The Changing Role of Philanthropy and Aging
Community Foundation of Greater Des Moines
Commentary & Opinion: The Changing Role of Philanthropy and Aging
The excitement was palpable — but, in truth, it had very little to do with the bingo cards in front of us. Early one Tuesday morning, I sat at a table with seven senior citizens, helping them follow the game and mark their cards when letters and numbers were called. When the people at my table won, I helped them choose their prizes.
We were at a Day of Caring at the Principal Financial Group's headquarters in Des Moines, Iowa. I was struck by how much energy my new friends drew from spending time with each other. Indeed, I was amazed by how much joy we can bring others with such a small investment of time and attention.
Until last year, I was the chairman and CEO of The Principal, a Fortune 500 company. While some people in my position might have felt awkward sitting in a conference room during a work day helping senior citizens play bingo, it was exactly where I wanted — and needed — to be. When I retired at the age of 59, some people expected me to hit the golf course. After all, I had spent years working my way to the top of the corporate ladder.
But for me, retirement was just the beginning. I stepped back to think about the next phase of my life. I didn't need or want to accumulate more money. Nor was I looking for another business challenge. Instead, I could focus on what I really wanted to do — and what I wanted was to fulfill my responsibility to the broader community.
But I didn't want to simply write checks and attend galas, so I started a new career. I stayed in Des Moines, where I serve on a volunteer basis as the president of the Community Foundation of Greater Des Moines, which aims to improve the quality of life for a wide range of people.
Since childhood, I've had a profound appreciation for the role of social services in society. I was raised in poverty, in a very troubled family. The Boys and Girls Club saved my life. It provided me with structure, support, and purpose when I badly needed it, and that experience instilled in me a lifelong commitment to philanthropy and community service.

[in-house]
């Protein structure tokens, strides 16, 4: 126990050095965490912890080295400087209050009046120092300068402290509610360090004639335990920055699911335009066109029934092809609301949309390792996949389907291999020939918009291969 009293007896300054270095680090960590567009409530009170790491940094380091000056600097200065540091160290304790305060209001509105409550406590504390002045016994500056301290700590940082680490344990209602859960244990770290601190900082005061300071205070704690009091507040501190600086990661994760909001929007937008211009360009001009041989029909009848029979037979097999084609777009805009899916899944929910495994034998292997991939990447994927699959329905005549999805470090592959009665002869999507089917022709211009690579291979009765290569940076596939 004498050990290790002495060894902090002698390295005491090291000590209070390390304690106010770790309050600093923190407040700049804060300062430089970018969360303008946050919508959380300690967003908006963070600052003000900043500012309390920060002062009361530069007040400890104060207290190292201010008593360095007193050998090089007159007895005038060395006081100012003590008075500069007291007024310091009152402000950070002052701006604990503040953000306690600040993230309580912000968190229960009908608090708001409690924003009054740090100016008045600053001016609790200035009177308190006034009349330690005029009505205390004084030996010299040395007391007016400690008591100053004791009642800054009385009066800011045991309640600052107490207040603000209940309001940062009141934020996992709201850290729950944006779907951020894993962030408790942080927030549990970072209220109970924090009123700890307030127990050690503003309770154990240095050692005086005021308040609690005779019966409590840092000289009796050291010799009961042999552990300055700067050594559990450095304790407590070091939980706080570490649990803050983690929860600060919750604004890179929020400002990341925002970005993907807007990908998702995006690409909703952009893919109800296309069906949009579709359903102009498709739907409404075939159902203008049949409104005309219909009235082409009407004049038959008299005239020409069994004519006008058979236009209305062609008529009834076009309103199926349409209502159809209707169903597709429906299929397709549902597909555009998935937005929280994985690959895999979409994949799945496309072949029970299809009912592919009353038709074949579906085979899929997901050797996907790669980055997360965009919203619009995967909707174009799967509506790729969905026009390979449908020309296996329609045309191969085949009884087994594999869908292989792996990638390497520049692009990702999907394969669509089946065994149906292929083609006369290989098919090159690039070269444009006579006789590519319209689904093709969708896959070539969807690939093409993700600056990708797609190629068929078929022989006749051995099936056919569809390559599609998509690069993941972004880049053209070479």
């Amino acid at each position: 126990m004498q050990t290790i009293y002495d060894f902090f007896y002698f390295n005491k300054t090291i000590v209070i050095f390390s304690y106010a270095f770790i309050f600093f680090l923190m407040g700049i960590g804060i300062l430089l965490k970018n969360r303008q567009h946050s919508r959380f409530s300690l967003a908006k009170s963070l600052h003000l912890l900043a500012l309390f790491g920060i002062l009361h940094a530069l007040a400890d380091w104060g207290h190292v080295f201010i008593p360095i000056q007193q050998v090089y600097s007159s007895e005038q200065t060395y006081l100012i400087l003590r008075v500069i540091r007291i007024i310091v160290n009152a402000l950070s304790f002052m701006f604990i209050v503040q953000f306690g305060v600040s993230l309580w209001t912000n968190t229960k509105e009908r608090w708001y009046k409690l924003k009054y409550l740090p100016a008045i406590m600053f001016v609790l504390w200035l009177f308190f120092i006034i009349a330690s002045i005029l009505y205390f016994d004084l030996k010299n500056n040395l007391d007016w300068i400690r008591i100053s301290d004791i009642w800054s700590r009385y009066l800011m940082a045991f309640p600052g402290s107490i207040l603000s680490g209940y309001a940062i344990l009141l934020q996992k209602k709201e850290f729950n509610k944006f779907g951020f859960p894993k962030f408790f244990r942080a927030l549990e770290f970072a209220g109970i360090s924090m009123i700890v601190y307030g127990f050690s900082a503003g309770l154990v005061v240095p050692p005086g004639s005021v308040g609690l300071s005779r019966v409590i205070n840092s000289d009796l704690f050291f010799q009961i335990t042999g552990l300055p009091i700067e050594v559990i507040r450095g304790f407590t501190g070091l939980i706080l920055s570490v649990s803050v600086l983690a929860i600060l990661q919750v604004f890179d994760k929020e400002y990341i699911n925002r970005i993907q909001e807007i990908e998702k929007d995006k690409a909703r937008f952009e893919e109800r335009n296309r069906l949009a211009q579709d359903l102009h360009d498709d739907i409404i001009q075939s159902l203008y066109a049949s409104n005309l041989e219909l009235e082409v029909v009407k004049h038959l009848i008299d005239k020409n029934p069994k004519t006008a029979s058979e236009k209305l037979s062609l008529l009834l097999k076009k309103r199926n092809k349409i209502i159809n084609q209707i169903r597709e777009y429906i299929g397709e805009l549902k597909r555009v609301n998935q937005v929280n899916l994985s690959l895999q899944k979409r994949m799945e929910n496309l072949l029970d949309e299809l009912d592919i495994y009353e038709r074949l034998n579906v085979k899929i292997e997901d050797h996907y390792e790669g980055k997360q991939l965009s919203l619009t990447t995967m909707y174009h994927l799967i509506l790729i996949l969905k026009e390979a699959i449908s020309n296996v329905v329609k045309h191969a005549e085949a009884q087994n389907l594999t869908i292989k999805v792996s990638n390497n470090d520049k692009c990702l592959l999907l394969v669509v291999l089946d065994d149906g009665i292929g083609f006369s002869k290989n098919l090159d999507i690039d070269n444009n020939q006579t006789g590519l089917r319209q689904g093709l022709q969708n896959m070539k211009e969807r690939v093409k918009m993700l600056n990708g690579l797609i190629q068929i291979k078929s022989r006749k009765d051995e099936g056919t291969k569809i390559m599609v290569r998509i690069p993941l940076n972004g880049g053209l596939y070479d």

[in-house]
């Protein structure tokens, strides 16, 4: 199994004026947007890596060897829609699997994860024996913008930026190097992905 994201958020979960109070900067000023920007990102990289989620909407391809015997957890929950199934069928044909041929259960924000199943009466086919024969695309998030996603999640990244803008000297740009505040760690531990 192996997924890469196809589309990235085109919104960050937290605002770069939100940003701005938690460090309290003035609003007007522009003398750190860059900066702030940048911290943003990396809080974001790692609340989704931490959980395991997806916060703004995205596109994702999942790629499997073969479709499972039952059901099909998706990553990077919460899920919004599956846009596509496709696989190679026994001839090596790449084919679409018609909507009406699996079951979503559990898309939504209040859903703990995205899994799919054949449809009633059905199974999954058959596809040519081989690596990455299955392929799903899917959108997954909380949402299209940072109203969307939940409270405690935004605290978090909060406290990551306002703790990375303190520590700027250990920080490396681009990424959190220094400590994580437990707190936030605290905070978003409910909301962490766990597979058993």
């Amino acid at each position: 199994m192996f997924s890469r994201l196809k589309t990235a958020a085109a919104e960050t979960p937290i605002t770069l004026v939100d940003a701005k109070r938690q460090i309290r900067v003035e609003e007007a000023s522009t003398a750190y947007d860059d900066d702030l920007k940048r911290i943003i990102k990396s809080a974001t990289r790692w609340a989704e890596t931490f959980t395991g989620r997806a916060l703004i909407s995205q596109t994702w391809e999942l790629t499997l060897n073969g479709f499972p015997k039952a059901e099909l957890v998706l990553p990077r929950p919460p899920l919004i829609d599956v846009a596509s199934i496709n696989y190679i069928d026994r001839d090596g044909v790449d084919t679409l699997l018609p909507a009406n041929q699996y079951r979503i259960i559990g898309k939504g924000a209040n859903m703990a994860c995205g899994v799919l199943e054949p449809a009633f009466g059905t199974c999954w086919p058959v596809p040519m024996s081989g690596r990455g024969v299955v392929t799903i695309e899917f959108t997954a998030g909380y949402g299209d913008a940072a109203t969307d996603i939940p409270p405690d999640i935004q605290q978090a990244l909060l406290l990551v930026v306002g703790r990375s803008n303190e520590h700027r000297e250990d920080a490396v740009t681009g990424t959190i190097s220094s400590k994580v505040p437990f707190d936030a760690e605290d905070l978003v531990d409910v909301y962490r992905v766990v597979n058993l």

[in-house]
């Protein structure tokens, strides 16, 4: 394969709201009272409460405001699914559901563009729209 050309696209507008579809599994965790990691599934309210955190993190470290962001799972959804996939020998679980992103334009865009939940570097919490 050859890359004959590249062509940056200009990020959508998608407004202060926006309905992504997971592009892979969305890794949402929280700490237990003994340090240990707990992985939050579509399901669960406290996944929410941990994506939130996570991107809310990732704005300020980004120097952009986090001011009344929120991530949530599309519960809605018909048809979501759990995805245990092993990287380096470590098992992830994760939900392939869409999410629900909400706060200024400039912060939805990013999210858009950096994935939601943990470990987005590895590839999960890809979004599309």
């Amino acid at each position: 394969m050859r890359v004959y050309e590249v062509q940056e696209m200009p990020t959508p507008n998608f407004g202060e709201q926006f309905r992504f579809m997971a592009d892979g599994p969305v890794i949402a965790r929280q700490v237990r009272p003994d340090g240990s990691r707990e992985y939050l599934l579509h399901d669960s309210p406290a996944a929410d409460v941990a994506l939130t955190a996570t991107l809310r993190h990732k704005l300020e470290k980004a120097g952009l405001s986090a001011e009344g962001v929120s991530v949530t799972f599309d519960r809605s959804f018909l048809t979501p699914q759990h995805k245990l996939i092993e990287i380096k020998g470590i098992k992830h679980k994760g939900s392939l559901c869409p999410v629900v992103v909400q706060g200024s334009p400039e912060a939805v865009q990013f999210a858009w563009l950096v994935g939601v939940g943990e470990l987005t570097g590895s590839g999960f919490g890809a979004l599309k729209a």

At this stage of my life, I am not alone in my quest to find new ways to contribute. An estimated 77 million Americans are part of the "baby boom" generation. We are in our late fifties and early sixties, thinking about retirement — but not wanting to retire from a life with purpose. We face a choice between "aging" and "saging." In other words, we can grow old the way generations before us did, or we can draw on all of our previous experience to create a second phase of life in retirement with greater meaning.
This choice has become even more relevant in difficult economic times. Millions of baby boomers have lost substantial retirement savings and have no choice other than to continue working. Still, they have a choice in what kind of work to do — a choice about whether to "age" or "sage."
Not all of the 77 million boomers are capable of charting an active second phase of their lives. Some face serious health problems and other difficulties. An unprecedented boom in healthy retirees will be coupled with a similarly unprecedented spike in the number of aging people who need help. The two can, and should, go hand-in-hand.
Philanthropic organizations need to explore innovative partnerships with community groups, corporations and government agencies to plan for this growing need. Beyond serving these communities, the nonprofit sector needs to work with them — encourage healthy baby boomers to engage in social service work and target social services to the ever-evolving needs of an aging population.
Just as baby boomers have been planning for their retirement, the philanthropic community needs to plan for an influx of older people with a wide range of needs. Social services and charitable organizations — like the generation who will be turning to them — need to "sage." The result will have a tremendous impact on both the population in need of services and the people providing them.
J. Barry Griswell is president of the Community Foundation of Greater Des Moines. He is retired CEO and Chairman of the Board of the Principal Financial Group, where he continues to serve as a board member.